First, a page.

Mark has opened 19 super accounts without realising it – and he says it has halved his retirement savings.

Mark Brian Ipinazar unknowingly opened 19 super accounts and took out multiple life insurance policies over a 20-year period while working as a miner.

“I was young and stupid and didn’t take responsibility for looking after it,” the 52-year-old said.

It wasn’t until the miner fell in love with his current wife, Elle Roberts, and the couple began combining their assets that he realized what had happened.

In Australia, employers are required to pay superannuation contributions to their employees.

Ipinazar consolidated his accounts but said he was paying too many fees that affected his retirement savings.

“A few people [at work] They told me how much they had,” he said.

“That’s probably double what I have.”

Man and woman looking at each other

Ipinazar said his wife, Elle, helped him achieve financial stability.(Offering)

Roberts said that based on what he’s made during his working life, he should have at least $300,000 saved up for retirement, but he only has about half that amount.

According to the Australian Taxation Office (ATO), as of June 2023, 23% of Australians with superannuation accounts, or four million people, have more than one account.

This figure is an increase of about 100,000 from the previous year.

Financial advisor and podcast host Glenn James said people with multiple super accounts risk being charged multiple administration fees and having to take out multiple insurance policies.

“Your pension is your money, you need to pay attention to it and know where it’s going,” James said.

Ipinazar hopes his story will encourage people to check their super accounts.

“When you retire, no one’s going to take care of you. You have to take care of yourself,” he said.

Super Staples

Mr James said the next generation of workers would be less likely to have multiple super accounts since the Federal Government introduced super stapling in 2021.

“These days, if you get a job your super fund is linked to your taxpayer number so you’re not going to be in a position to collect super funds,” he said.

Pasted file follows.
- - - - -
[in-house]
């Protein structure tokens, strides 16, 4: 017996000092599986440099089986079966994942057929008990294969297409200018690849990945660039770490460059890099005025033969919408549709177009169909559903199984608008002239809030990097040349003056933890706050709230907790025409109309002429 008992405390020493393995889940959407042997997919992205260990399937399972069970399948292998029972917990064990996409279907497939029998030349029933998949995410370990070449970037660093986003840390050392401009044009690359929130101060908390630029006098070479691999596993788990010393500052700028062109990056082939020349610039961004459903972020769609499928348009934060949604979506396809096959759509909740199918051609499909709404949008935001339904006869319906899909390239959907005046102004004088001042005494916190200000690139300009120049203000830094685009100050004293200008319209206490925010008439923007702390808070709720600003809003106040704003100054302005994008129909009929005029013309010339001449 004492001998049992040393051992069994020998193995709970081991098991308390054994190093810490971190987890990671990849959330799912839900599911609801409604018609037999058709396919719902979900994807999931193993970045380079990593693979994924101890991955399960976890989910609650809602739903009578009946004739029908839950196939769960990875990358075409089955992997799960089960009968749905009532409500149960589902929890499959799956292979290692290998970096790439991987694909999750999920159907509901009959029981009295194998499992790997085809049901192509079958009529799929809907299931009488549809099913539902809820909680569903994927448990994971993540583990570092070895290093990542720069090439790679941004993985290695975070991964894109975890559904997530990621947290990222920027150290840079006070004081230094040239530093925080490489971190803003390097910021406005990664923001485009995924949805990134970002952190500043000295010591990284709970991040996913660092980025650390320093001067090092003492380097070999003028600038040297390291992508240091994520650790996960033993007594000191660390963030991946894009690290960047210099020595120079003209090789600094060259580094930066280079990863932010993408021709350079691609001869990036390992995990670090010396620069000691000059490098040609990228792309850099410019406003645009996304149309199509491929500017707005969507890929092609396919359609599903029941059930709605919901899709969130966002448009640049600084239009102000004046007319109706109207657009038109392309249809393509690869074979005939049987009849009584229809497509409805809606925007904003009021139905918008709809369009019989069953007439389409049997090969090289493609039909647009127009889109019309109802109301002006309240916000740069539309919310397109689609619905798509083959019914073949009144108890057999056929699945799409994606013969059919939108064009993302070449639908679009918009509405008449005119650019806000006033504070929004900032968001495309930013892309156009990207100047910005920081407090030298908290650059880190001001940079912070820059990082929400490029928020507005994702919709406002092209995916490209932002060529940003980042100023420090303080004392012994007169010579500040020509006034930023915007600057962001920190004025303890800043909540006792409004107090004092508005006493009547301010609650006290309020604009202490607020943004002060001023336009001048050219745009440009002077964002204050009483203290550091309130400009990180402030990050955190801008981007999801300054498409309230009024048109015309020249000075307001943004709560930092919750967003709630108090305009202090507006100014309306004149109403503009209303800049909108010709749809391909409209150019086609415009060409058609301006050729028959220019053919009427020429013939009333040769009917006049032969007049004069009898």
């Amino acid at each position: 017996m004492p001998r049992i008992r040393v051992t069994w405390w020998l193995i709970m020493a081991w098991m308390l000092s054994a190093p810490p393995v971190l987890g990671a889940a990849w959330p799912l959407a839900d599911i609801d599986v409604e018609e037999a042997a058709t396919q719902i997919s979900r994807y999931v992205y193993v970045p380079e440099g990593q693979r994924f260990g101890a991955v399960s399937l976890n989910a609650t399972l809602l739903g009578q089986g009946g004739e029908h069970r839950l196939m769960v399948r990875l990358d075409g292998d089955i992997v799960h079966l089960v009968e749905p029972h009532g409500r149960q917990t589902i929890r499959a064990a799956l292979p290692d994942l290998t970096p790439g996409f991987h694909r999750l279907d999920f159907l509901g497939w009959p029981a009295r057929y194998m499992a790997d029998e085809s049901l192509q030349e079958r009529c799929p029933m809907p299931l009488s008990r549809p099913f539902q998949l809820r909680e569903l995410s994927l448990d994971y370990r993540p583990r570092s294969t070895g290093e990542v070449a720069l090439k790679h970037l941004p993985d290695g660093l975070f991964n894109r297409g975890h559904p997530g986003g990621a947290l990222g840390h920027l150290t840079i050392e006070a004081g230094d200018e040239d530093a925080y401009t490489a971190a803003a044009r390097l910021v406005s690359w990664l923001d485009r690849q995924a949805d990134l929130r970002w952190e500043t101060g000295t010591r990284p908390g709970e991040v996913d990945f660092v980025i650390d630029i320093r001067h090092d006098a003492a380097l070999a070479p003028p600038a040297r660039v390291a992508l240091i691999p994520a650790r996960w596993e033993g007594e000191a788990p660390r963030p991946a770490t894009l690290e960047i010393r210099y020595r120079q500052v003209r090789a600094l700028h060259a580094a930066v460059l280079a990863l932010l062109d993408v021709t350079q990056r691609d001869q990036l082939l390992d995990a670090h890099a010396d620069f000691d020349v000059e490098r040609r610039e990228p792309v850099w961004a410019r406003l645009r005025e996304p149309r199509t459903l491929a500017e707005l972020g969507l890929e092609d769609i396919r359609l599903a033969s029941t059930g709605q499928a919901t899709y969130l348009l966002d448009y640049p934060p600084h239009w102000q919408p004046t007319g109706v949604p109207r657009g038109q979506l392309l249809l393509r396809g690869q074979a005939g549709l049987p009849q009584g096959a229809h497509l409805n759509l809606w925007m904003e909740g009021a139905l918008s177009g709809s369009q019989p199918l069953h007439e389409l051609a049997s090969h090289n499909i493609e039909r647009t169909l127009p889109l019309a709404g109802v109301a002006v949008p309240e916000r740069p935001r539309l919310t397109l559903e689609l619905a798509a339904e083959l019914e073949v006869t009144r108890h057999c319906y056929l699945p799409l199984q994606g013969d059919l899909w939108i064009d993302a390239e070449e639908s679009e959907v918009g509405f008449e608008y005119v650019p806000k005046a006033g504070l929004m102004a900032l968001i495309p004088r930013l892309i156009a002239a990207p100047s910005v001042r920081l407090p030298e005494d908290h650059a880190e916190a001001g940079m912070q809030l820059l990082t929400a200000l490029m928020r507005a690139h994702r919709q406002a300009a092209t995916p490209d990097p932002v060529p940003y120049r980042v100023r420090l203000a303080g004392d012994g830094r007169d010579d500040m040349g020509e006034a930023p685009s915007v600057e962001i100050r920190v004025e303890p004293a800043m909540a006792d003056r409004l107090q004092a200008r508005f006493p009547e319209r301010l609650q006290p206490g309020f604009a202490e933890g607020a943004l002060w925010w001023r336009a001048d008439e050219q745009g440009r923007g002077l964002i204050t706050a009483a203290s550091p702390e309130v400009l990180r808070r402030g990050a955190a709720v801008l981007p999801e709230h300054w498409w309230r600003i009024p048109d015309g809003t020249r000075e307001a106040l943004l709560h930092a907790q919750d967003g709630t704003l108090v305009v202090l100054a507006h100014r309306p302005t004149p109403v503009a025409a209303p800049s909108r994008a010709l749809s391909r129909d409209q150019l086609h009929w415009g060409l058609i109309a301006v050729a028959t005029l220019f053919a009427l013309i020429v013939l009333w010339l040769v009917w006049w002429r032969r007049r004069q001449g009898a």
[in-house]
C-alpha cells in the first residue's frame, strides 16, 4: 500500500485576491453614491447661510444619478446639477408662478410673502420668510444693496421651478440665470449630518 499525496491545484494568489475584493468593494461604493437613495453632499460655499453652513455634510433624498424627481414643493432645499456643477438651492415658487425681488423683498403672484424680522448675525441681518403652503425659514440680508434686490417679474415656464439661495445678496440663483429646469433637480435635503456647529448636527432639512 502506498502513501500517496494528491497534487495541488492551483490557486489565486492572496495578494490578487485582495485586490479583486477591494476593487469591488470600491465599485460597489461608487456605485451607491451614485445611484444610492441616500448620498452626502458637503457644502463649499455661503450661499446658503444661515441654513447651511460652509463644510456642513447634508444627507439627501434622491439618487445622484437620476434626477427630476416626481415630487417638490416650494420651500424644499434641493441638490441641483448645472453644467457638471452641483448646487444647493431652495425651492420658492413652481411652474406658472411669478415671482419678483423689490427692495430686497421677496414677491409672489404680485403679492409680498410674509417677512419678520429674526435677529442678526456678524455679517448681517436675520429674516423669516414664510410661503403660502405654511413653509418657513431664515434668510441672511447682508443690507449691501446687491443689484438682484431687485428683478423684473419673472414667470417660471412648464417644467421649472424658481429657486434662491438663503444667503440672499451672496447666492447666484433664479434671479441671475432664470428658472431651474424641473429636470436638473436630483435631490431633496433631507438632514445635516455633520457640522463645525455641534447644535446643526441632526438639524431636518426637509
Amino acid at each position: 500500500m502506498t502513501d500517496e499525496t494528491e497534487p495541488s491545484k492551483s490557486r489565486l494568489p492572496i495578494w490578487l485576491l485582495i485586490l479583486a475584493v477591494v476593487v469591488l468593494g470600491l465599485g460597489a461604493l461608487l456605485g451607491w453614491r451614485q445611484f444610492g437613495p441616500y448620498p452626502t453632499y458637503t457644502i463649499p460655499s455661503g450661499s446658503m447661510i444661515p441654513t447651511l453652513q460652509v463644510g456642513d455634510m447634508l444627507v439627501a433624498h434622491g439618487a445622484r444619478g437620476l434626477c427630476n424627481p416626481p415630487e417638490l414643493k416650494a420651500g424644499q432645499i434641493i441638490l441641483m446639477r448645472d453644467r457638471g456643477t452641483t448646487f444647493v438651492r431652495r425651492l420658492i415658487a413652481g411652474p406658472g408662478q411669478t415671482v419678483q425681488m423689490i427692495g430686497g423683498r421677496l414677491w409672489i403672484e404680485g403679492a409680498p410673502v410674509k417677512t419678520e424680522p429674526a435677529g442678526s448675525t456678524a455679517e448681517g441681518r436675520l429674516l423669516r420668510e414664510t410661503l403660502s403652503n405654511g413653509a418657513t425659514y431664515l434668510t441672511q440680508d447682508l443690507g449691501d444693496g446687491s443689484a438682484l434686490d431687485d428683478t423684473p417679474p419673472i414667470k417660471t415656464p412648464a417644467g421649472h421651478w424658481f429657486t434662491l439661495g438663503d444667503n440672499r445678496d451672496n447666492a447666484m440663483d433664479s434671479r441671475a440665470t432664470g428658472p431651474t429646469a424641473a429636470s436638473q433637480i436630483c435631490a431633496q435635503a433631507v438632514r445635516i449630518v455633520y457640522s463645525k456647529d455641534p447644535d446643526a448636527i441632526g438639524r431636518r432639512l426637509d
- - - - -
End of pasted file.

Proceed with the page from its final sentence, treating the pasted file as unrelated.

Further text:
A man is looking at the camera with a small smile

Luke Elrott works in the energy sector in Central Queensland.(ABC News: Scout Warren)

Luke Elrott, 24, lives in Rockhampton in Central Queensland and has worked a variety of jobs since he was a teenager.

When he started his first professional job in the energy industry a year ago, his new employer offered him to join a new industry super fund.

“I looked at the papers and decided which one was best, so I went for it,” he said.

Consolidating retirement accounts was easy and took just a few minutes, he said.

Man looking at computer

It only took Luke a few minutes to integrate the supermarket online.

An ATO spokesman said Australians can check if they have lost or unclaimed super or consolidate their super funds through their MyGov account or by completing a super health check.

Ipinazar said it was important for young people to be aware of their financial situation.

“I need to be more aware and get my finances in order,” he said.

Mr Elrott said financial education needed to improve in Australia because parents were not always teaching their children financial literacy.

“If parents don’t have much financial literacy, [information] It won’t go to the kids,” he said.

“If you introduce it into the curriculum, e.g. [financial] By learning effective strategies and the right research methods, anyone can understand their own financial trajectory.”

Lost and unclaimed super

Mr James said people with multiple super accounts were at risk of losing their super or not being claimed.

Glenn James

Glenn James hosts a finance podcast aimed at millennials.(By: Glenn James)

An ATO spokesman said people who change their name, occupation or address, or forget to tell their superannuation fund about the changes, could lose their pension or it could go unclaimed.

They said there was $16 billion in lost or unclaimed super, up $2.1 billion from the previous year.

An ATO spokesman said lost super was money held by super funds that had not been able to contact members for 12 months or where contributions or rollovers had not been received for five years.

As of June 2023, there were 320,000 lost super accounts.

Mr James said unclaimed super was held by the Australian Superannuation Corporation and was at risk because it was invested in the market and not generating income.

Subscribe to our free local newsletter delivered every Friday

Posts , Has been updated

#Mark #opened #super #accounts #realising #halved #retirement #savings

Leave a Comment

Your email address will not be published. Required fields are marked *

Scroll to Top